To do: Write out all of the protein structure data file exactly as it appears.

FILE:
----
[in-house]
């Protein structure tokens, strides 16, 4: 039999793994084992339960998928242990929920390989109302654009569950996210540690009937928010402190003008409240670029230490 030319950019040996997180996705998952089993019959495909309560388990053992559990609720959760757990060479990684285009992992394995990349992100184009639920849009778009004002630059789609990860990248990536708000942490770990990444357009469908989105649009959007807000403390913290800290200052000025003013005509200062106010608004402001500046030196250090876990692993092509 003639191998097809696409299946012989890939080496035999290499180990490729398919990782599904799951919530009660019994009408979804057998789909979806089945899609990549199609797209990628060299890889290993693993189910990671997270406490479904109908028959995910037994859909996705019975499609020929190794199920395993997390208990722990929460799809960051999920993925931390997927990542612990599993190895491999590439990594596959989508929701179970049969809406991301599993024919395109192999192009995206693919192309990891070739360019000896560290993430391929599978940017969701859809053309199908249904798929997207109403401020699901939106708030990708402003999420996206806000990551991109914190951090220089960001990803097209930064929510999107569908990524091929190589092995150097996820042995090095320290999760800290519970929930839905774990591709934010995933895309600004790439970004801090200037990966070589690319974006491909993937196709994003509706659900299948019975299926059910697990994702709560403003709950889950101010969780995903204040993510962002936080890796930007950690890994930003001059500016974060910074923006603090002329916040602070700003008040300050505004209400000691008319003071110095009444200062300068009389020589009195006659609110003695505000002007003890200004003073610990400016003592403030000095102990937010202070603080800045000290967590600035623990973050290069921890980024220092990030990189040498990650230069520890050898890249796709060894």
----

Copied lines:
[in-house]
């Protein structure tokens, strides 16, 4: 039999793994084992339960998928242990929920390989109302654009569950996210540690009937928010402190003008409240670029230490 030319950019040996997180996705998952089993019959495909309560388990053992559990609720959760757990060479990684285009992992394995990349992100184009639920849009778009004002630059789609990860990248990536708000942490770990990444357009469908989105649009959007807000403390913290800290200052000025003013005509200062106010608004402001500046030196250090876990692993092509 003639191998097809696409299946012989890939080496035999290499180990490729398919990782599904799951919530009660019994009408979804057998789909979806089945899609990549199609797209990628060299890889290993693993189910990671997270406490479904109908028959995910037994859909996705019975499609020929190794199920395993997390208990722990929460799809960051999920993925931390997927990542612990599993190895491999590439990594596959989508929701179970049969809406991301599993024919395109192999192009995206693919192309990891070739360019000896560290993430391929599978940017969701859809053309199908249904798929997207109403401020699901939106708030990708402003999420996206806000990551991109914190951090220089960001990803097209930064929510999107569908990524091929190589092995150097996820042995090095320290999760800290519970929930839905774990591709934010995933895309600004790439970004801090200037990966070589690319974006491909993937196709994003509706659900299948019975299926059910697990994702709560403003709950889950101010969780995903204040993510962002936080890796930007950690890994930003001059500016974060910074923006603090002329916040602070700003008040300050505004209400000691008319003071110095009444200062300068009389020589009195006659609110003695505000002007003890200004003073610990400016003592403030000095102990937010202070603080800045000290967590600035623990973050290069921890980024220092990030990189040498990650230069520890050898890249796709060894």